But as usual, Gov. Jerry Brown is different. For beyond doubt, prison realignment has drawn more criticism than any other single thing he has done in his second incarnation as governor, even more than his devotion to high speed rail. But the judges’ tirade now provides Brown a convenient scapegoat, one on which he can pin blame for the entire prisoner-release program, and with complete accuracy.
That, of course, wasn’t the way the three-man judicial panel intended things to go when making bald threats against the governor if he doesn’t release even more convicts.
“At no point over the past several months have defendants indicated any willingness to comply, or made any attempt to comply, with the orders of this court,” said the panel, referring to Brown and his administration. “In fact, they have blatantly defied (court orders).”
The three jurists — district judges Lawrence Karlton and Thelton Henderson and Ninth Circuit Court of Appeals Judge Steven Reinhardt — gave Brown 21 days to submit a plan for meeting their prison population target by the end of this year. If Brown doesn’t simultaneously begin complying with the court order, the judges said, he risks being cited for contempt. So the governor said he would ready a plan to release 10,000 more prisoners in case his appeals fail.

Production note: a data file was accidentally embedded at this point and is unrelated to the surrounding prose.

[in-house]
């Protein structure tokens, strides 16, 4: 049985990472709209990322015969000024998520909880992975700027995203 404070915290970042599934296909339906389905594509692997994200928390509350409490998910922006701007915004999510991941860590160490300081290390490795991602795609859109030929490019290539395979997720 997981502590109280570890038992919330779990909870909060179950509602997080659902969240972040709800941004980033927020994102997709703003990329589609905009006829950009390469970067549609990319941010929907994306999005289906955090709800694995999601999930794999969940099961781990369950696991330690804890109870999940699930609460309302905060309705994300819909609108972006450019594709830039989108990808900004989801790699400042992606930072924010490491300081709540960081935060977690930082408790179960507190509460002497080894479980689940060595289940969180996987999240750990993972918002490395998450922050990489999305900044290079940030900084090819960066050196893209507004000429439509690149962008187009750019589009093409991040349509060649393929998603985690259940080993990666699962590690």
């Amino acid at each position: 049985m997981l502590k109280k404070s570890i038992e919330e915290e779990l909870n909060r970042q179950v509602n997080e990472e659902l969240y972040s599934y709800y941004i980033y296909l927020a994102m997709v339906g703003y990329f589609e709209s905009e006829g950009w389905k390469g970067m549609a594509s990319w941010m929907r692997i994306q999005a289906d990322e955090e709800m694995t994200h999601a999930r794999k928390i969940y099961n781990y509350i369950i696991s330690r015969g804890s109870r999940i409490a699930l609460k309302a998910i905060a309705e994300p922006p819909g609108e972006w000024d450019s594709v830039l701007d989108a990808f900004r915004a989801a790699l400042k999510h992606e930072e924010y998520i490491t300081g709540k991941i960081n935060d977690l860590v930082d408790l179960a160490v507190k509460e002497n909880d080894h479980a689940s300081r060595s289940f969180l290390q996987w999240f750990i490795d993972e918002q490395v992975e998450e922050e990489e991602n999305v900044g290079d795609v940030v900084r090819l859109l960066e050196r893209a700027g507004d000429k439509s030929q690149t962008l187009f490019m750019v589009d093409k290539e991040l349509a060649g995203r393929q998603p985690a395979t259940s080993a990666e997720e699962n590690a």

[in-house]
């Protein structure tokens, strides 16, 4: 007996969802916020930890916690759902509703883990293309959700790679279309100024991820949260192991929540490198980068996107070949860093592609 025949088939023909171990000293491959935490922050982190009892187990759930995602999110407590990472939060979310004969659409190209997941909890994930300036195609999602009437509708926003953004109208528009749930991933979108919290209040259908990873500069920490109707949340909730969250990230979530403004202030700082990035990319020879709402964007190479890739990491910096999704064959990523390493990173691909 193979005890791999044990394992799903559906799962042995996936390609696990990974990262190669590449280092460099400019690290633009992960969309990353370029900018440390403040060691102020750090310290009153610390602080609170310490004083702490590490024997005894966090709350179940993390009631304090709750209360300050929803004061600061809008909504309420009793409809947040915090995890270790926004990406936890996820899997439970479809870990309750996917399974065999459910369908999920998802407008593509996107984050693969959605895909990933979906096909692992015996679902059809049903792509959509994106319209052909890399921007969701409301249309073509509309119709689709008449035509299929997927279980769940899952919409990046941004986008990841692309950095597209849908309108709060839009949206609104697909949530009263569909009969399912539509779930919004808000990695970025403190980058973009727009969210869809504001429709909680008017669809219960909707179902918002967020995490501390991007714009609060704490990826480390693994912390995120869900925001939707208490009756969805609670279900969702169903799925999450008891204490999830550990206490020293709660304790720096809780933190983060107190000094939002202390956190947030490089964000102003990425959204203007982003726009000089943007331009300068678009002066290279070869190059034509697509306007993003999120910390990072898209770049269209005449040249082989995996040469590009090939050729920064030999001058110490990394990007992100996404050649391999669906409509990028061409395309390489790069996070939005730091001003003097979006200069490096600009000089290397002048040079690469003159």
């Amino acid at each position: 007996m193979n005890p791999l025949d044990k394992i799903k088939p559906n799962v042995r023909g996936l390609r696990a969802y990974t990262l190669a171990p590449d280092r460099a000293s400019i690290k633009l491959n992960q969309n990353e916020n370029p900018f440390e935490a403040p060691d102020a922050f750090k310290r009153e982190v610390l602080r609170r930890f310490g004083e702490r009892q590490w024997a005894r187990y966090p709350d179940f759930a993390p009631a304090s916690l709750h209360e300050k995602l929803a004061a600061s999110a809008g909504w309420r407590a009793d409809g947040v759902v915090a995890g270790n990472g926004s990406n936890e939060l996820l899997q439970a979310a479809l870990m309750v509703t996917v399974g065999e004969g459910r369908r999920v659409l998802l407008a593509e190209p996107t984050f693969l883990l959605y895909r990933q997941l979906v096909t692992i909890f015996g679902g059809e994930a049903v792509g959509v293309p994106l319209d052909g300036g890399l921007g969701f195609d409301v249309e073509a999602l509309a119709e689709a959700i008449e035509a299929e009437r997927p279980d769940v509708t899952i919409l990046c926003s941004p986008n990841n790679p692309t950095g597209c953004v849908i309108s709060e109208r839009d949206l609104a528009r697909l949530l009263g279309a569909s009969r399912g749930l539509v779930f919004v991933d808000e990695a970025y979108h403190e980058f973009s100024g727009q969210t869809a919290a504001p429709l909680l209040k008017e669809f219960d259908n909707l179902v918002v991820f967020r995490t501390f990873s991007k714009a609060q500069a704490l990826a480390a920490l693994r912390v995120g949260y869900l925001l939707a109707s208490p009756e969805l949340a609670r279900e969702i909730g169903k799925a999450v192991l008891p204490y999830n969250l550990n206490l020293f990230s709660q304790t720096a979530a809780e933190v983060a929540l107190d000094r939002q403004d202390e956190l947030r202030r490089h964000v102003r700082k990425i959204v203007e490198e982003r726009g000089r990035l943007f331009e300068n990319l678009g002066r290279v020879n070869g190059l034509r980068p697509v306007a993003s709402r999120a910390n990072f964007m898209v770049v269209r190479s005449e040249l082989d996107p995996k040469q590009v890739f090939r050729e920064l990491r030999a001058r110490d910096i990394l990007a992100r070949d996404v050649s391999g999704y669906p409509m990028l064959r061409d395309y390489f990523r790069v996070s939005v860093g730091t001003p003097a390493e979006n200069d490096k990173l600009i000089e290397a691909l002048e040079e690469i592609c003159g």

Imagine a California governor sitting in the basement lockup of a federal courthouse eating cheese sandwiches. Theoretically, at least, it could happen, if the judges aren’t satisfied with Brown’s response.
Now’s the time to inventory your medication — before the info is needed in an emergency
House Calls runs monthly. Today’s column is written by Ann Timmerman, a registered nurse in the Sutter Coast Hospital Emergency Room.
I would like take this opportunity to talk about having an up-to-date medication list.
Providing a current medication list will not only paint a clearer picture of your medical history, but it will also help your medical staff diagnose and treat your current needs.
Another important fact is that a current medication list will prevent potentially dangerous medication interactions. Lastly, having a current medication list will help expedite your care.
Listed below is what should be included on your medication list:
• The name of the drug
• The dosage that you take
• When and how often you take them.
Please write everything clearly and with the correct spelling. In short, anyone should be able to read your medication list.